Equity & Diversity Q&A

How Teachers Can Address Politics at School ‘When the World Is on Fire’

By Sarah Schwartz — September 17, 2019 4 min read
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How can teachers help their students navigate today’s fraught political climate?

That’s a central question in Teaching When the World Is on Fire, a collection of essays from teachers, principals, and other educators, edited by Lisa Delpit.

Delpit, an acclaimed education researcher and MacArthur Fellowship recipient, is best known for her writing on how schools perpetuate racial inequalities. In Teaching When the World Is on Fire, she turns her attention to what she calls the “growing division, incivility, hate, and violence” in today’s world.

In the book’s essays, teachers write about how politics permeates their classrooms—and they offer advice for colleagues who are trying to help their students understand the world around them. Education Week spoke with Delpit about the book, and how teachers can start these conversations with students. This Q&A has been lightly edited for length and clarity.

BRIC ARCHIVE

There’s an ongoing debate about whether teachers should address issues that could be seen as political in school. This collection of essays takes a clear stance: Teachers can, and should, talk about topics like racism and climate change. Why do you think discussion of these topics belongs in the classroom?

I guess I don’t view it as the discussion of these topics. I view it as the discussion of children’s lives. … School is the place for young people to be able to look at their world, to connect what they’re doing in school to their world. ... If we can’t connect to it in some way, children, like adults, just refuse to engage.

Are there certain things that teachers, especially white teachers, might need to keep in mind when they’re having these conversations?

One of the young authors in the book talked about the importance of listening. If you’re not from the community, an integral part of the community that the children are a part of—and most teachers are not today—then it is really important to listen to the children, listen to parents, listen to other adults who might be a part of that community, to get a sense of what kinds of issues are affecting the lives of the students and their families.

I’ve always thought that teaching should be related to anthropology and ethnography. If you are going into a place that is not familiar, you need to use those kinds of tools—which are mostly listening and trying to make sense of what you hear. Go in with a sense of humility, that you have to learn about what’s there.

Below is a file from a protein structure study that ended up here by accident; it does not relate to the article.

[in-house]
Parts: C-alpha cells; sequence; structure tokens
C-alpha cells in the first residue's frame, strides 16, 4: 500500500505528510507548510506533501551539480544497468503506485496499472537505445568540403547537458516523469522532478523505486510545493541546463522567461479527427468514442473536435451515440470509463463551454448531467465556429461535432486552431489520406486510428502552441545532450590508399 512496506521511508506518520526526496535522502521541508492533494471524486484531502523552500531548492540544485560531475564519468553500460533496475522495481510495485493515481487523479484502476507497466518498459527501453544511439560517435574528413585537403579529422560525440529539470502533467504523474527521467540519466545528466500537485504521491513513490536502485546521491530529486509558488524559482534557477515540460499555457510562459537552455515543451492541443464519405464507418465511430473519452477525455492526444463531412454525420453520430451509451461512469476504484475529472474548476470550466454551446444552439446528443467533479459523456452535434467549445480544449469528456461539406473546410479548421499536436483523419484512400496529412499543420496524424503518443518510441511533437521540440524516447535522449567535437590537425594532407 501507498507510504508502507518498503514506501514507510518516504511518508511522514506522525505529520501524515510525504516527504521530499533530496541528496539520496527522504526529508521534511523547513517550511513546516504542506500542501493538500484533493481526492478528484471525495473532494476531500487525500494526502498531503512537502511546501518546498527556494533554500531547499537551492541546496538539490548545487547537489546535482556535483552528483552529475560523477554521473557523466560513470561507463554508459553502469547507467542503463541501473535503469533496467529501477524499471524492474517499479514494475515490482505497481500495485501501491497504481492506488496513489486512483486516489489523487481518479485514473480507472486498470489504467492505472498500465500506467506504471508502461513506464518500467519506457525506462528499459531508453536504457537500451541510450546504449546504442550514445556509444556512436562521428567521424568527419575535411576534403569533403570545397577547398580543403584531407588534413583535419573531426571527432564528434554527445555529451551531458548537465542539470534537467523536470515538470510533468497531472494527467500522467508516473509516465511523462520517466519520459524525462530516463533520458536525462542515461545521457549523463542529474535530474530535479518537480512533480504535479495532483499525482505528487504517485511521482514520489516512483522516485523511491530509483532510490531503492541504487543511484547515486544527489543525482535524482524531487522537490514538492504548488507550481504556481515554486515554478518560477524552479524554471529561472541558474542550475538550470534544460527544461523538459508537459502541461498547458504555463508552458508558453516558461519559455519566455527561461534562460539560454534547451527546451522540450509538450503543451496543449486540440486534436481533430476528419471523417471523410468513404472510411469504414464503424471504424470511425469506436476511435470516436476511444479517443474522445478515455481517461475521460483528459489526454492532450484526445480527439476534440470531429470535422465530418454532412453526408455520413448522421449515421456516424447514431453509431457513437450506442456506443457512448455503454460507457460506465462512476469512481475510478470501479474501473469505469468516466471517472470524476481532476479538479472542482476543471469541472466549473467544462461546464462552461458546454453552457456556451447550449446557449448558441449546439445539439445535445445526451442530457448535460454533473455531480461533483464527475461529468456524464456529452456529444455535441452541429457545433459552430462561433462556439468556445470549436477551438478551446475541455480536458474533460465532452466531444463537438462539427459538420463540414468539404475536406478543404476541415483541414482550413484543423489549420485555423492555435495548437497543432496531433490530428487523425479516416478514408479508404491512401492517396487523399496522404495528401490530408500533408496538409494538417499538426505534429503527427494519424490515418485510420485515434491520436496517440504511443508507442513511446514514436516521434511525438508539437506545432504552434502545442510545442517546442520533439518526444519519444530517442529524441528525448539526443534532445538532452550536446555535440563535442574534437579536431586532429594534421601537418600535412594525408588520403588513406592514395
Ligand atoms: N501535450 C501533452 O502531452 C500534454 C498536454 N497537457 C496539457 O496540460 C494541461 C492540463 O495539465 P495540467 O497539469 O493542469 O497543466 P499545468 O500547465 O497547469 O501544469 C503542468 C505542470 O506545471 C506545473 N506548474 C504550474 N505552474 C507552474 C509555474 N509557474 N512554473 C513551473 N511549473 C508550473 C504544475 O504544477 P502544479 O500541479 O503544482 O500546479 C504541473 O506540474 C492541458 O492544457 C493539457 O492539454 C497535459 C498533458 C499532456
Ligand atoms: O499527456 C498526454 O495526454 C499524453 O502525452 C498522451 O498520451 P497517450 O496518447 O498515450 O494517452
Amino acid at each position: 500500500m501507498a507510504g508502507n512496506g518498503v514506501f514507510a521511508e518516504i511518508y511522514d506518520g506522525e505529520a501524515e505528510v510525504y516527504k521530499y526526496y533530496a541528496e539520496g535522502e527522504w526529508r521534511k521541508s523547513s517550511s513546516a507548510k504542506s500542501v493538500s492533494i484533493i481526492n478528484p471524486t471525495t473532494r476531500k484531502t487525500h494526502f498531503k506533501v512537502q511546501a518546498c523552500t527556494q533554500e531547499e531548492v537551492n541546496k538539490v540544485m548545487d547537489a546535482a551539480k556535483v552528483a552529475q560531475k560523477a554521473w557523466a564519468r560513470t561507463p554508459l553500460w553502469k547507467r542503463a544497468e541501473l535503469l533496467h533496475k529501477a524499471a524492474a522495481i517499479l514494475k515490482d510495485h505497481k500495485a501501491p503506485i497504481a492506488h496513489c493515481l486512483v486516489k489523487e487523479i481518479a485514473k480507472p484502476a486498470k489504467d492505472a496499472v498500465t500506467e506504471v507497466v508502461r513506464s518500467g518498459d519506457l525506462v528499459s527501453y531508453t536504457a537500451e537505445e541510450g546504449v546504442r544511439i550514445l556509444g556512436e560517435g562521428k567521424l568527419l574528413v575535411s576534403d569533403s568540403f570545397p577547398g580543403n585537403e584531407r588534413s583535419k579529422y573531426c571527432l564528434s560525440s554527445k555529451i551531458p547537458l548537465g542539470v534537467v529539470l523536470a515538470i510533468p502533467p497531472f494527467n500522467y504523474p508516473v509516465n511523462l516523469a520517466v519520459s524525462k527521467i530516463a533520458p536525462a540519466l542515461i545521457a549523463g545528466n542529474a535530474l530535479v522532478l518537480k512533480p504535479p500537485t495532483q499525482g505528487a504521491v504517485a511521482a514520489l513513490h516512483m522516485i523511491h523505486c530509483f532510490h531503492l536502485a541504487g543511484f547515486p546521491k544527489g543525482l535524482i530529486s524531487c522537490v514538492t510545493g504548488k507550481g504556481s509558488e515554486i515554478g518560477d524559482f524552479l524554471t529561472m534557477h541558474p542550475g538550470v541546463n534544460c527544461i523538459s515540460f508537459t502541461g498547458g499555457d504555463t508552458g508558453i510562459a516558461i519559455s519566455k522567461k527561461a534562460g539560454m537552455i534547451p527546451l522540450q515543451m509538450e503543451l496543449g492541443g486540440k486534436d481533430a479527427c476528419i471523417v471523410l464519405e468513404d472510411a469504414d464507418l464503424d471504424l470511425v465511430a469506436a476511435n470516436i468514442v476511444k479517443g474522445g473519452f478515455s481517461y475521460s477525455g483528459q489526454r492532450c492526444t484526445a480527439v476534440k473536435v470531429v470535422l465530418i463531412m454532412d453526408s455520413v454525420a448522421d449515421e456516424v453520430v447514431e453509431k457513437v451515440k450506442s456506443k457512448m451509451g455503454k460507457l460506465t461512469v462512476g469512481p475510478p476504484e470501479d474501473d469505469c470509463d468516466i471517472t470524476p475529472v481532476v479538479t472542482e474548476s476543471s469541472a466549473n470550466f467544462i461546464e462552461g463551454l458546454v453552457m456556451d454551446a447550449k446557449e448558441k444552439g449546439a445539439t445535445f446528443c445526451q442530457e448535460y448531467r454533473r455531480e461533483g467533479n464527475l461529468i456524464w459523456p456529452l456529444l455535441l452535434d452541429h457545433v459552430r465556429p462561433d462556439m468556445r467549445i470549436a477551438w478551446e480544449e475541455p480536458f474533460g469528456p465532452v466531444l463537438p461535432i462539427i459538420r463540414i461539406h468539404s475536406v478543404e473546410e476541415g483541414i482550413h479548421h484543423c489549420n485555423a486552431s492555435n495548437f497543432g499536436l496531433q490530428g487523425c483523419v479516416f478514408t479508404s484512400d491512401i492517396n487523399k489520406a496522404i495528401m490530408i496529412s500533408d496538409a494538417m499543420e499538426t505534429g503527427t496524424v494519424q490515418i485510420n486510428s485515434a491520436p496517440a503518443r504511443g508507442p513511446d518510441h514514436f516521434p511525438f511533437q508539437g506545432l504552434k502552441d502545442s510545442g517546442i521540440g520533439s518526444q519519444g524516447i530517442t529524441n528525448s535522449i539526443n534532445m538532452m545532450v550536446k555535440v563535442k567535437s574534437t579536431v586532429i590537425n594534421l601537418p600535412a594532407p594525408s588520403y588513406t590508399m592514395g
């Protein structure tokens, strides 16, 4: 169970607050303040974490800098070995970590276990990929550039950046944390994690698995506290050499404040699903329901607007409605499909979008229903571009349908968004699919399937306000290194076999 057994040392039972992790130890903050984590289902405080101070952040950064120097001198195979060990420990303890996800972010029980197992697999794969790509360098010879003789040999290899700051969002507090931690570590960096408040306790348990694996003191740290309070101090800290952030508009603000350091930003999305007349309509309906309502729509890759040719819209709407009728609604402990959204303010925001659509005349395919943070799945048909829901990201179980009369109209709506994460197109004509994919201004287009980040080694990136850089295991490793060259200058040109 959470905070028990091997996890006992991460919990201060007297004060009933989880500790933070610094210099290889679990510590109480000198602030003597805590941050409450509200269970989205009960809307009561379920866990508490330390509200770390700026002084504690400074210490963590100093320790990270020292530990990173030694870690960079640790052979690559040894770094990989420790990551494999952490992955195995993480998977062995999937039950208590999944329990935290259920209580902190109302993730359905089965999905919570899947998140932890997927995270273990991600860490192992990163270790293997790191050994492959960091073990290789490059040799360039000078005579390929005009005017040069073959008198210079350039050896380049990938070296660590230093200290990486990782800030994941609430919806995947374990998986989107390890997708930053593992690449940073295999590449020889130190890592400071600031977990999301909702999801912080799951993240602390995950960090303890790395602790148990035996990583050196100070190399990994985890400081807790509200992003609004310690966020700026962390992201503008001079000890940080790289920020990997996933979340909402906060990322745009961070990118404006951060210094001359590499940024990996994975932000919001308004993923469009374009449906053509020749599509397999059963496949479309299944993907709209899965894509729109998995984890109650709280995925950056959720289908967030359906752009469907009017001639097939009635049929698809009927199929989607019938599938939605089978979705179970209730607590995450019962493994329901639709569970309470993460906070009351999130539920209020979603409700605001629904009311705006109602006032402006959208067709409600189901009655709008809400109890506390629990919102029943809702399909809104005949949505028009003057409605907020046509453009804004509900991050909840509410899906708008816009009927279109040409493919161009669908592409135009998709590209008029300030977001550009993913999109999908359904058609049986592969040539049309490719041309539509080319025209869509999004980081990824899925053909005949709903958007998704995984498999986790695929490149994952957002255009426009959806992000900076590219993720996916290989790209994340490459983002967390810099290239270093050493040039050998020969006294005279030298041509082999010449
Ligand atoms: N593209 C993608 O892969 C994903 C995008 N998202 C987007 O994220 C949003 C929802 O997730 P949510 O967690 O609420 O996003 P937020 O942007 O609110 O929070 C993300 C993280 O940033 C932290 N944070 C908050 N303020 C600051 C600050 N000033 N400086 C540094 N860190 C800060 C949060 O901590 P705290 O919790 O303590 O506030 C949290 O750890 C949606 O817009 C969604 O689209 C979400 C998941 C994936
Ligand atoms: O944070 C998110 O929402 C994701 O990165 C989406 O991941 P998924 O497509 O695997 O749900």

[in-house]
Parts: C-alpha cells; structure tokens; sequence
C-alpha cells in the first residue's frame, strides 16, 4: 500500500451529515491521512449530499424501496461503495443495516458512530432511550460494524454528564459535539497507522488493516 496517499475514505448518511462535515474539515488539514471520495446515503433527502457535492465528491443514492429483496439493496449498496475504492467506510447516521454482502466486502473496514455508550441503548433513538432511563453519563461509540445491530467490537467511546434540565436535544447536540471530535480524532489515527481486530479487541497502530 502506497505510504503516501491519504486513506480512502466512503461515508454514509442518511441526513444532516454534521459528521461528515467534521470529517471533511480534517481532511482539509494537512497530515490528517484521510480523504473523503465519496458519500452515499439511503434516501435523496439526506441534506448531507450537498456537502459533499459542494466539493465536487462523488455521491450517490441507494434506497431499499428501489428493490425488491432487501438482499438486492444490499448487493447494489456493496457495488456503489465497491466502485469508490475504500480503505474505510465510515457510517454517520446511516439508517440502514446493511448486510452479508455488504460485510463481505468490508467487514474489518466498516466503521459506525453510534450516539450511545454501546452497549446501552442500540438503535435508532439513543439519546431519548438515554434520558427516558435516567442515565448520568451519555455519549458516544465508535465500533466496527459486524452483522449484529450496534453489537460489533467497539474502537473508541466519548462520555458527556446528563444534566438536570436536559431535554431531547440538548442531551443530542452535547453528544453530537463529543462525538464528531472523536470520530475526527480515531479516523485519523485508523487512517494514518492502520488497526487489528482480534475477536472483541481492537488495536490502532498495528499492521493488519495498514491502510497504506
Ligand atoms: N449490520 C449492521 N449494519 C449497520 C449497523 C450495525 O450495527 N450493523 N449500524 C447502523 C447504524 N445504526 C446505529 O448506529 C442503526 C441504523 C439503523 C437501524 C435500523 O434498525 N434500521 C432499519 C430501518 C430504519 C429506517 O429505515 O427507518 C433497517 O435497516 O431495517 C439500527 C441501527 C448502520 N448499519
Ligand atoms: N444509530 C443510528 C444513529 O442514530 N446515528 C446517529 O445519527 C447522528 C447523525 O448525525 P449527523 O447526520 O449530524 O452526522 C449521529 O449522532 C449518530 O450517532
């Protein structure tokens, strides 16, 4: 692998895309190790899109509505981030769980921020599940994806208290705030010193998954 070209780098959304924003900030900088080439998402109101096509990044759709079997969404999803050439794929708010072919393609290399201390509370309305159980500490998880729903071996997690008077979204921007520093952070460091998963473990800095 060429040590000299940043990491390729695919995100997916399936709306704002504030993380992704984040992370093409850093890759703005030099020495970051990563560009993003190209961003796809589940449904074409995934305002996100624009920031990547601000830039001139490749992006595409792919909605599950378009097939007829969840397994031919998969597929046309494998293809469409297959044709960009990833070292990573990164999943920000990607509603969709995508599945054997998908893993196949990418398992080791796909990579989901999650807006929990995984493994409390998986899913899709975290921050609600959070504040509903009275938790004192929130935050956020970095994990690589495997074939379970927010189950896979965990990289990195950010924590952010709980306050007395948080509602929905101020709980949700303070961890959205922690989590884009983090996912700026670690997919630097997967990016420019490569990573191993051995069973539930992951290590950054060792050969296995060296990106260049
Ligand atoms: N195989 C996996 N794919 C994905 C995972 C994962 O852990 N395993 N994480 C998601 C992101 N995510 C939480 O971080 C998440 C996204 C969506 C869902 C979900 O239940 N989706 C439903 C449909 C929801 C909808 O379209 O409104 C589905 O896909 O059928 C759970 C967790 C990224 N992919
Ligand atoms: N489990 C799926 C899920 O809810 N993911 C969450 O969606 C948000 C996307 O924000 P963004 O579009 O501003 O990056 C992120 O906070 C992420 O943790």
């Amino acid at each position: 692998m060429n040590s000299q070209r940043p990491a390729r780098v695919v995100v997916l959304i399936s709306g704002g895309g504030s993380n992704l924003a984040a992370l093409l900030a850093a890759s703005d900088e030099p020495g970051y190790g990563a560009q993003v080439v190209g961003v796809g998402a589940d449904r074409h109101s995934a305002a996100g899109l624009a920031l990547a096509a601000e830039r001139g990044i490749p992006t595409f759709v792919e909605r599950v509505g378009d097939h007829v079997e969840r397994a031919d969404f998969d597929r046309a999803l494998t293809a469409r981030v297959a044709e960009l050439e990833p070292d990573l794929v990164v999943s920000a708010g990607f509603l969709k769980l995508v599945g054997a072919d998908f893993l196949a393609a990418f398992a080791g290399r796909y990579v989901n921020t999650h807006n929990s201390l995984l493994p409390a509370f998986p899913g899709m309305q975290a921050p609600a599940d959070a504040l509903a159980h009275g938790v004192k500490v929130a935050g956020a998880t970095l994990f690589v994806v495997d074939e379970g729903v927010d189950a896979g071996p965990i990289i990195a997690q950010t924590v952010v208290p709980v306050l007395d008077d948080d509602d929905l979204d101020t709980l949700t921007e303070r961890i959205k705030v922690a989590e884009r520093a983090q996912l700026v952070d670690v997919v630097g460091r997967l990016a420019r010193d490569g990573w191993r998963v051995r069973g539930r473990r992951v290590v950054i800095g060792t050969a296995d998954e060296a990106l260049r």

Throughout the book, teachers write about confronting the uptick in racist slurs and hate speech after the 2016 election. How can teachers address this if it happens in their classrooms?

Teachers need to make it clear that behaving in that way toward others won’t be tolerated in classrooms. One teacher I knew a while back had what she called “put-ups.” If you put somebody down, then you had to come up with three put-ups that would be positive—and they had to be judged as real by the person that they were talking about.

Young kids, as one of the essays about kindergarten raised, have a sense of fairness and community and wanting people to feel good that sometimes we ignore as adults. Rather than ignore that, I think we should not only nurture it with young kids, but as kids get into ages where there’s more likely to be bullying and saying negative things, ... the teacher needs to create an environment where other kids in the class are rewarded for responding to negative slurs or insults.

One of the teachers I worked with a long time ago taught about ancient Egypt, and used the Ma’at system [a moral framework that was the basis for ancient Egyptian law]. Ma’at is seven concepts—like reciprocity, beauty, justice—that people should be focused on. … It gave them a model. It doesn’t have to be Ma’at, but I think there are other models teachers can use to talk about how we should interact with each other.

Many of the essays discuss how broader political and legal systems affect students—through deportation, police brutality, or gun violence. How can teachers make students feel safe at school, when many of the dangers kids face are outside of teachers’ control?

Obviously, there’s no way that we can do that completely. We’re all facing those dangers outside of the school walls. I think in school, [we should be] really rallying against this notion of using schools as a pipeline to prison in any way—[we need] to stop criminalizing kids’ behavior.

We also have to address trauma that kids experience. There is research that shows that trauma not only affects the children or the people in the community who experience the trauma, but it affects all the other children and all the other bystanders and onlookers, or even those who become aware of that trauma—especially if they share any kind of similarity with the person who’s been affected. We have to allow children to process that, and look for ways that teachers can understand the effects of trauma.

A version of this article appeared in the September 18, 2019 edition of Education Week as Talking Politics at School ‘When the World Is on Fire’

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